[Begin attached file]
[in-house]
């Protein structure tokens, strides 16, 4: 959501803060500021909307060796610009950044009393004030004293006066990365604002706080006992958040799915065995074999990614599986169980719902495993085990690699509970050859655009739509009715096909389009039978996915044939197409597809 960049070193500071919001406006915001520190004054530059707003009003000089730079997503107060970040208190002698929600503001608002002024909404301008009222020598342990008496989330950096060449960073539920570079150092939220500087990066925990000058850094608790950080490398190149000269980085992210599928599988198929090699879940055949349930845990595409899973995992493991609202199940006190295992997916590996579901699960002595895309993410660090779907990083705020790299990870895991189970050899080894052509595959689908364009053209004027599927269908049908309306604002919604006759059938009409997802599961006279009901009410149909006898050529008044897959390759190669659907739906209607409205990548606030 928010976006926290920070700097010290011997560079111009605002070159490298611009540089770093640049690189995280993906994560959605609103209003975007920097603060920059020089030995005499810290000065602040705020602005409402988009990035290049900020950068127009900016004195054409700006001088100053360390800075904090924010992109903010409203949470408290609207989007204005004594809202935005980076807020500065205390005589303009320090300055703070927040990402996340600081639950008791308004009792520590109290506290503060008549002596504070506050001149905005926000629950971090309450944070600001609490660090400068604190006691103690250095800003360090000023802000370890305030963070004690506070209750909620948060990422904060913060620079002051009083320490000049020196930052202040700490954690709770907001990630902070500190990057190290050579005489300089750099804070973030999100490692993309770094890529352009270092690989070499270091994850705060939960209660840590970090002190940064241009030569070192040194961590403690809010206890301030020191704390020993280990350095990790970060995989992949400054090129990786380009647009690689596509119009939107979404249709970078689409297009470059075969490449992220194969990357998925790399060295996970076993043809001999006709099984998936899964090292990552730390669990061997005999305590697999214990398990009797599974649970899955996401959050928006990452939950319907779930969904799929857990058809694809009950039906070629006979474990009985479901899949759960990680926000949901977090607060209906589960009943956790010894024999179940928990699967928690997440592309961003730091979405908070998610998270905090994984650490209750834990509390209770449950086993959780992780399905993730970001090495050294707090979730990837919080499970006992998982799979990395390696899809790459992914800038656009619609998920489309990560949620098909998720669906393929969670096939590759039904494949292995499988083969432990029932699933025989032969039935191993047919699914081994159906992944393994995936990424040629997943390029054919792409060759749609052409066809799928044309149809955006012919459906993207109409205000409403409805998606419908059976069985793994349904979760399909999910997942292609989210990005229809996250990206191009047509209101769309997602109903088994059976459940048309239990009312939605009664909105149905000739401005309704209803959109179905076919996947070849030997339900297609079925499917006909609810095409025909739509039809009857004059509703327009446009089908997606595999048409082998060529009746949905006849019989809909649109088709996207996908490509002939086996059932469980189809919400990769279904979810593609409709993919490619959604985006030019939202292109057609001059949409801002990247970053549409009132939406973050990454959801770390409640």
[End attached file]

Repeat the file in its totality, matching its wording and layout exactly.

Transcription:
[in-house]
């Protein structure tokens, strides 16, 4: 959501803060500021909307060796610009950044009393004030004293006066990365604002706080006992958040799915065995074999990614599986169980719902495993085990690699509970050859655009739509009715096909389009039978996915044939197409597809 960049070193500071919001406006915001520190004054530059707003009003000089730079997503107060970040208190002698929600503001608002002024909404301008009222020598342990008496989330950096060449960073539920570079150092939220500087990066925990000058850094608790950080490398190149000269980085992210599928599988198929090699879940055949349930845990595409899973995992493991609202199940006190295992997916590996579901699960002595895309993410660090779907990083705020790299990870895991189970050899080894052509595959689908364009053209004027599927269908049908309306604002919604006759059938009409997802599961006279009901009410149909006898050529008044897959390759190669659907739906209607409205990548606030 928010976006926290920070700097010290011997560079111009605002070159490298611009540089770093640049690189995280993906994560959605609103209003975007920097603060920059020089030995005499810290000065602040705020602005409402988009990035290049900020950068127009900016004195054409700006001088100053360390800075904090924010992109903010409203949470408290609207989007204005004594809202935005980076807020500065205390005589303009320090300055703070927040990402996340600081639950008791308004009792520590109290506290503060008549002596504070506050001149905005926000629950971090309450944070600001609490660090400068604190006691103690250095800003360090000023802000370890305030963070004690506070209750909620948060990422904060913060620079002051009083320490000049020196930052202040700490954690709770907001990630902070500190990057190290050579005489300089750099804070973030999100490692993309770094890529352009270092690989070499270091994850705060939960209660840590970090002190940064241009030569070192040194961590403690809010206890301030020191704390020993280990350095990790970060995989992949400054090129990786380009647009690689596509119009939107979404249709970078689409297009470059075969490449992220194969990357998925790399060295996970076993043809001999006709099984998936899964090292990552730390669990061997005999305590697999214990398990009797599974649970899955996401959050928006990452939950319907779930969904799929857990058809694809009950039906070629006979474990009985479901899949759960990680926000949901977090607060209906589960009943956790010894024999179940928990699967928690997440592309961003730091979405908070998610998270905090994984650490209750834990509390209770449950086993959780992780399905993730970001090495050294707090979730990837919080499970006992998982799979990395390696899809790459992914800038656009619609998920489309990560949620098909998720669906393929969670096939590759039904494949292995499988083969432990029932699933025989032969039935191993047919699914081994159906992944393994995936990424040629997943390029054919792409060759749609052409066809799928044309149809955006012919459906993207109409205000409403409805998606419908059976069985793994349904979760399909999910997942292609989210990005229809996250990206191009047509209101769309997602109903088994059976459940048309239990009312939605009664909105149905000739401005309704209803959109179905076919996947070849030997339900297609079925499917006909609810095409025909739509039809009857004059509703327009446009089908997606595999048409082998060529009746949905006849019989809909649109088709996207996908490509002939086996059932469980189809919400990769279904979810593609409709993919490619959604985006030019939202292109057609001059949409801002990247970053549409009132939406973050990454959801770390409640």